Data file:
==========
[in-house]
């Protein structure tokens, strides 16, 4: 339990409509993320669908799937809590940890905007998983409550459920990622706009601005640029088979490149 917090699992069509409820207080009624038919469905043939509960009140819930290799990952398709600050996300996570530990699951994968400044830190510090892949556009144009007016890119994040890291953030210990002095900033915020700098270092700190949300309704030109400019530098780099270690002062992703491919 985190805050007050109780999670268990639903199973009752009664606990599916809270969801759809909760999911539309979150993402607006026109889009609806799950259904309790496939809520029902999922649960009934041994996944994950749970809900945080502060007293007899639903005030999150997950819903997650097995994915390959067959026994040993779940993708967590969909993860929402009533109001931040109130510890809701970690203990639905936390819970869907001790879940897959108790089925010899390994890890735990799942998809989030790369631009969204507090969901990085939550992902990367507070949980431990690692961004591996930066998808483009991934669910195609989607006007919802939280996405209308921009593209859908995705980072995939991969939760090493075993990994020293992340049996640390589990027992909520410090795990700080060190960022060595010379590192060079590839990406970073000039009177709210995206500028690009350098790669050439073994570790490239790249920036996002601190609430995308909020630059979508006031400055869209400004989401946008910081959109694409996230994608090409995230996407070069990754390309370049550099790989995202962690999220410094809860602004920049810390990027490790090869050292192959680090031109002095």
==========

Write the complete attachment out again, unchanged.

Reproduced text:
[in-house]
């Protein structure tokens, strides 16, 4: 339990409509993320669908799937809590940890905007998983409550459920990622706009601005640029088979490149 917090699992069509409820207080009624038919469905043939509960009140819930290799990952398709600050996300996570530990699951994968400044830190510090892949556009144009007016890119994040890291953030210990002095900033915020700098270092700190949300309704030109400019530098780099270690002062992703491919 985190805050007050109780999670268990639903199973009752009664606990599916809270969801759809909760999911539309979150993402607006026109889009609806799950259904309790496939809520029902999922649960009934041994996944994950749970809900945080502060007293007899639903005030999150997950819903997650097995994915390959067959026994040993779940993708967590969909993860929402009533109001931040109130510890809701970690203990639905936390819970869907001790879940897959108790089925010899390994890890735990799942998809989030790369631009969204507090969901990085939550992902990367507070949980431990690692961004591996930066998808483009991934669910195609989607006007919802939280996405209308921009593209859908995705980072995939991969939760090493075993990994020293992340049996640390589990027992909520410090795990700080060190960022060595010379590192060079590839990406970073000039009177709210995206500028690009350098790669050439073994570790490239790249920036996002601190609430995308909020630059979508006031400055869209400004989401946008910081959109694409996230994608090409995230996407070069990754390309370049550099790989995202962690999220410094809860602004920049810390990027490790090869050292192959680090031109002095």